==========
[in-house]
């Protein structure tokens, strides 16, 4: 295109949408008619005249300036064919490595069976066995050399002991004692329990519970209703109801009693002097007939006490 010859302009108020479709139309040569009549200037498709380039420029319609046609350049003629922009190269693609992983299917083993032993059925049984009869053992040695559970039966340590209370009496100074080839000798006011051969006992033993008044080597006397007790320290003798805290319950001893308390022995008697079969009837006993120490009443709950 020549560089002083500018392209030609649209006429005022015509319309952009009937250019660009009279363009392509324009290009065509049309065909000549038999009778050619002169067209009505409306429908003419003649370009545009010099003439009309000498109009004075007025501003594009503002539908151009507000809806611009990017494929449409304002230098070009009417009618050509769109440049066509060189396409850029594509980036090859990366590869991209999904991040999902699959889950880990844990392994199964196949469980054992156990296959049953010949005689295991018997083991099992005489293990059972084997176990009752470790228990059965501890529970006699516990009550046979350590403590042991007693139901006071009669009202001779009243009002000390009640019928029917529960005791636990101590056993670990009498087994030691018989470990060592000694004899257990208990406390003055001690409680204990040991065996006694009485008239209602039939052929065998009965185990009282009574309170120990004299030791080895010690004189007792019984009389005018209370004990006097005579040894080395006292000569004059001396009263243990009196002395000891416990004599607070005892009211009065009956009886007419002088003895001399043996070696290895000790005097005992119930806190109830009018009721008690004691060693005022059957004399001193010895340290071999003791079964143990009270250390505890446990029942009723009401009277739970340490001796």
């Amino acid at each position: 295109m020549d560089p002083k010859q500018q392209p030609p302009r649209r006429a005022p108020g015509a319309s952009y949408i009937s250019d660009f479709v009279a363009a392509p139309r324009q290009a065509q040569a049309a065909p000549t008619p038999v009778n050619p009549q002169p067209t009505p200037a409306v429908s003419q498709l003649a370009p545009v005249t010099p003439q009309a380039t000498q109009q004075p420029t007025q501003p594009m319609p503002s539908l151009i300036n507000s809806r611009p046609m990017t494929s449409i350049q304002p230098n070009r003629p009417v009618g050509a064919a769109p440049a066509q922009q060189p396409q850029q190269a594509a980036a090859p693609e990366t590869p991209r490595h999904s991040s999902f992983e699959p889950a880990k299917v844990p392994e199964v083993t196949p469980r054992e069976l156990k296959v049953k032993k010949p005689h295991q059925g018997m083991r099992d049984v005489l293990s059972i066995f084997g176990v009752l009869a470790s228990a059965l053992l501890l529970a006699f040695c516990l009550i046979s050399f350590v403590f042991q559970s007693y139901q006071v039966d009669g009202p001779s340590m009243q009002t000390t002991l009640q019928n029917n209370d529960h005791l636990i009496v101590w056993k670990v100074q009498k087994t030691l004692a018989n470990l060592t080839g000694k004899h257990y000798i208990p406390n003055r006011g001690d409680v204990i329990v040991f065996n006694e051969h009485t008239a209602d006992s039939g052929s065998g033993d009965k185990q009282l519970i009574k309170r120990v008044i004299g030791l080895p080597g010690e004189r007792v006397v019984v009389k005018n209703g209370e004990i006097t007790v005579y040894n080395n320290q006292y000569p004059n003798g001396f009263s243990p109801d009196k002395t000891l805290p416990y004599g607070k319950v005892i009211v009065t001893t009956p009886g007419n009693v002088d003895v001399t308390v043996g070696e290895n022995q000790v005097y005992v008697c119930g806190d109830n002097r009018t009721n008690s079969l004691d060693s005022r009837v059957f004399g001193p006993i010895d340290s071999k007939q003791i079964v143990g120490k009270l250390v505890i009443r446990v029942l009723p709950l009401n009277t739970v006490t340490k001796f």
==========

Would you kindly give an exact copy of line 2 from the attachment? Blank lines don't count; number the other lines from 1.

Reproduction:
């Protein structure tokens, strides 16, 4: 295109949408008619005249300036064919490595069976066995050399002991004692329990519970209703109801009693002097007939006490 010859302009108020479709139309040569009549200037498709380039420029319609046609350049003629922009190269693609992983299917083993032993059925049984009869053992040695559970039966340590209370009496100074080839000798006011051969006992033993008044080597006397007790320290003798805290319950001893308390022995008697079969009837006993120490009443709950 020549560089002083500018392209030609649209006429005022015509319309952009009937250019660009009279363009392509324009290009065509049309065909000549038999009778050619002169067209009505409306429908003419003649370009545009010099003439009309000498109009004075007025501003594009503002539908151009507000809806611009990017494929449409304002230098070009009417009618050509769109440049066509060189396409850029594509980036090859990366590869991209999904991040999902699959889950880990844990392994199964196949469980054992156990296959049953010949005689295991018997083991099992005489293990059972084997176990009752470790228990059965501890529970006699516990009550046979350590403590042991007693139901006071009669009202001779009243009002000390009640019928029917529960005791636990101590056993670990009498087994030691018989470990060592000694004899257990208990406390003055001690409680204990040991065996006694009485008239209602039939052929065998009965185990009282009574309170120990004299030791080895010690004189007792019984009389005018209370004990006097005579040894080395006292000569004059001396009263243990009196002395000891416990004599607070005892009211009065009956009886007419002088003895001399043996070696290895000790005097005992119930806190109830009018009721008690004691060693005022059957004399001193010895340290071999003791079964143990009270250390505890446990029942009723009401009277739970340490001796």